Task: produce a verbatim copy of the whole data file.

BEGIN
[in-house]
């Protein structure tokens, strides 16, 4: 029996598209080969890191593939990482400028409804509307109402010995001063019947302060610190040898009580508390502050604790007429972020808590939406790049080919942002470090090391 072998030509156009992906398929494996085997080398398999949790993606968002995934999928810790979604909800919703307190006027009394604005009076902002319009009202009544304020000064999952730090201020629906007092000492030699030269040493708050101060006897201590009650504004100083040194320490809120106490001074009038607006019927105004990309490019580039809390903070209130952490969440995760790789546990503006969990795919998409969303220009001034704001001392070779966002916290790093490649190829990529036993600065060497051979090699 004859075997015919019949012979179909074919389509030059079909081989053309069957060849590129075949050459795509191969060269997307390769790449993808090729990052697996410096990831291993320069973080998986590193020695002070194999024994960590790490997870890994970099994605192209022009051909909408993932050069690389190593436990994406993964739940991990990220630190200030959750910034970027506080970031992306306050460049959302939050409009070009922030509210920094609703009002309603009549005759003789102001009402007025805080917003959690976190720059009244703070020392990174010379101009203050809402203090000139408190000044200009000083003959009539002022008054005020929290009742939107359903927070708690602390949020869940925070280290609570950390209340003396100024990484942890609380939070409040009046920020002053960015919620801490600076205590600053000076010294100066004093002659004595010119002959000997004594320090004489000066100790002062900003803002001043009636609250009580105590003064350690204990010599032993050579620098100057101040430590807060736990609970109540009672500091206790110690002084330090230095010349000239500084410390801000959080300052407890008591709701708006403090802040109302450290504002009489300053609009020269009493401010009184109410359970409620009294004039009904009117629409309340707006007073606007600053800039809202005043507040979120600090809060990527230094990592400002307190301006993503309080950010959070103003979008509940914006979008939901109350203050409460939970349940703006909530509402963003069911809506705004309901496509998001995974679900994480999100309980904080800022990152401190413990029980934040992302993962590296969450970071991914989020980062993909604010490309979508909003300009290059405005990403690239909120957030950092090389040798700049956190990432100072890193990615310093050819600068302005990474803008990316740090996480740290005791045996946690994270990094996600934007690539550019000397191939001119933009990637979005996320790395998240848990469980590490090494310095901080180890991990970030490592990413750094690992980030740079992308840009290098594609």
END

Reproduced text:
[in-house]
């Protein structure tokens, strides 16, 4: 029996598209080969890191593939990482400028409804509307109402010995001063019947302060610190040898009580508390502050604790007429972020808590939406790049080919942002470090090391 072998030509156009992906398929494996085997080398398999949790993606968002995934999928810790979604909800919703307190006027009394604005009076902002319009009202009544304020000064999952730090201020629906007092000492030699030269040493708050101060006897201590009650504004100083040194320490809120106490001074009038607006019927105004990309490019580039809390903070209130952490969440995760790789546990503006969990795919998409969303220009001034704001001392070779966002916290790093490649190829990529036993600065060497051979090699 004859075997015919019949012979179909074919389509030059079909081989053309069957060849590129075949050459795509191969060269997307390769790449993808090729990052697996410096990831291993320069973080998986590193020695002070194999024994960590790490997870890994970099994605192209022009051909909408993932050069690389190593436990994406993964739940991990990220630190200030959750910034970027506080970031992306306050460049959302939050409009070009922030509210920094609703009002309603009549005759003789102001009402007025805080917003959690976190720059009244703070020392990174010379101009203050809402203090000139408190000044200009000083003959009539002022008054005020929290009742939107359903927070708690602390949020869940925070280290609570950390209340003396100024990484942890609380939070409040009046920020002053960015919620801490600076205590600053000076010294100066004093002659004595010119002959000997004594320090004489000066100790002062900003803002001043009636609250009580105590003064350690204990010599032993050579620098100057101040430590807060736990609970109540009672500091206790110690002084330090230095010349000239500084410390801000959080300052407890008591709701708006403090802040109302450290504002009489300053609009020269009493401010009184109410359970409620009294004039009904009117629409309340707006007073606007600053800039809202005043507040979120600090809060990527230094990592400002307190301006993503309080950010959070103003979008509940914006979008939901109350203050409460939970349940703006909530509402963003069911809506705004309901496509998001995974679900994480999100309980904080800022990152401190413990029980934040992302993962590296969450970071991914989020980062993909604010490309979508909003300009290059405005990403690239909120957030950092090389040798700049956190990432100072890193990615310093050819600068302005990474803008990316740090996480740290005791045996946690994270990094996600934007690539550019000397191939001119933009990637979005996320790395998240848990469980590490090494310095901080180890991990970030490592990413750094690992980030740079992308840009290098594609």